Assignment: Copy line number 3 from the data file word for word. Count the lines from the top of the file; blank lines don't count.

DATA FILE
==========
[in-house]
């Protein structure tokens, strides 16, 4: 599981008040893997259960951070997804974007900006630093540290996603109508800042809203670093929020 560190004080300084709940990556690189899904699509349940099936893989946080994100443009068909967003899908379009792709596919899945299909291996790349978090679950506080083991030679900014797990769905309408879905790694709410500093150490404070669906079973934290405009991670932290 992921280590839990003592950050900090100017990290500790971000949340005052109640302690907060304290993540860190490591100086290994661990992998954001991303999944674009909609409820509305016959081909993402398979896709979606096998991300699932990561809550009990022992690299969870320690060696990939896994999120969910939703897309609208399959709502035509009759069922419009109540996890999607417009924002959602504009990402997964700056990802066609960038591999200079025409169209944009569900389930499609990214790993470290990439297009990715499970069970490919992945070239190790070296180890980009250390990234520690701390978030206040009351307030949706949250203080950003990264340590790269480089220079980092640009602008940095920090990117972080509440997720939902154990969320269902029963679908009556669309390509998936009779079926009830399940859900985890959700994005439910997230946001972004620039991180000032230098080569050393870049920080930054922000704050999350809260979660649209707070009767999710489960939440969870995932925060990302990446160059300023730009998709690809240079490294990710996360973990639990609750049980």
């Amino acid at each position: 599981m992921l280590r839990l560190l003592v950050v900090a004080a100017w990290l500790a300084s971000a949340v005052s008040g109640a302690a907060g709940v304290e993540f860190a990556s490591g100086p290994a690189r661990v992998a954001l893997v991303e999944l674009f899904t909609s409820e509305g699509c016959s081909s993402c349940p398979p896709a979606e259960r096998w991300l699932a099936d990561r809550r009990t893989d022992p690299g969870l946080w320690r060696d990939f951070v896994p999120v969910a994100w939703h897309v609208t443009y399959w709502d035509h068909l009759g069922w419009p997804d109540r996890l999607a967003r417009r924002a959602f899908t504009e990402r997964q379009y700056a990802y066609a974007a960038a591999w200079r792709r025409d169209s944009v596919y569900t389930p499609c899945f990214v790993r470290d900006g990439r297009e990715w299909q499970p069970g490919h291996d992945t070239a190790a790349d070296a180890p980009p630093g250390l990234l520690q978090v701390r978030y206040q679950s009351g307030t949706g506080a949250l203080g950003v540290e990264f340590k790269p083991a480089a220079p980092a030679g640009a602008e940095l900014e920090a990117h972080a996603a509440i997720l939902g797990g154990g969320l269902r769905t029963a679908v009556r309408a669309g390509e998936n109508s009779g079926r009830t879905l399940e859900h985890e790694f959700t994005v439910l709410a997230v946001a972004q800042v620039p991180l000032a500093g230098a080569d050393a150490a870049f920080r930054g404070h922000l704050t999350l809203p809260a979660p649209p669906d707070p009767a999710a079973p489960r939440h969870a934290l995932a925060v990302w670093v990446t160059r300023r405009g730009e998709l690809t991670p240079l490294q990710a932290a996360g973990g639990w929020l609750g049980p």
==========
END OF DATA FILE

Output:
């Amino acid at each position: 599981m992921l280590r839990l560190l003592v950050v900090a004080a100017w990290l500790a300084s971000a949340v005052s008040g109640a302690a907060g709940v304290e993540f860190a990556s490591g100086p290994a690189r661990v992998a954001l893997v991303e999944l674009f899904t909609s409820e509305g699509c016959s081909s993402c349940p398979p896709a979606e259960r096998w991300l699932a099936d990561r809550r009990t893989d022992p690299g969870l946080w320690r060696d990939f951070v896994p999120v969910a994100w939703h897309v609208t443009y399959w709502d035509h068909l009759g069922w419009p997804d109540r996890l999607a967003r417009r924002a959602f899908t504009e990402r997964q379009y700056a990802y066609a974007a960038a591999w200079r792709r025409d169209s944009v596919y569900t389930p499609c899945f990214v790993r470290d900006g990439r297009e990715w299909q499970p069970g490919h291996d992945t070239a190790a790349d070296a180890p980009p630093g250390l990234l520690q978090v701390r978030y206040q679950s009351g307030t949706g506080a949250l203080g950003v540290e990264f340590k790269p083991a480089a220079p980092a030679g640009a602008e940095l900014e920090a990117h972080a996603a509440i997720l939902g797990g154990g969320l269902r769905t029963a679908v009556r309408a669309g390509e998936n109508s009779g079926r009830t879905l399940e859900h985890e790694f959700t994005v439910l709410a997230v946001a972004q800042v620039p991180l000032a500093g230098a080569d050393a150490a870049f920080r930054g404070h922000l704050t999350l809203p809260a979660p649209p669906d707070p009767a999710a079973p489960r939440h969870a934290l995932a925060v990302w670093v990446t160059r300023r405009g730009e998709l690809t991670p240079l490294q990710a932290a996360g973990g639990w929020l609750g049980p």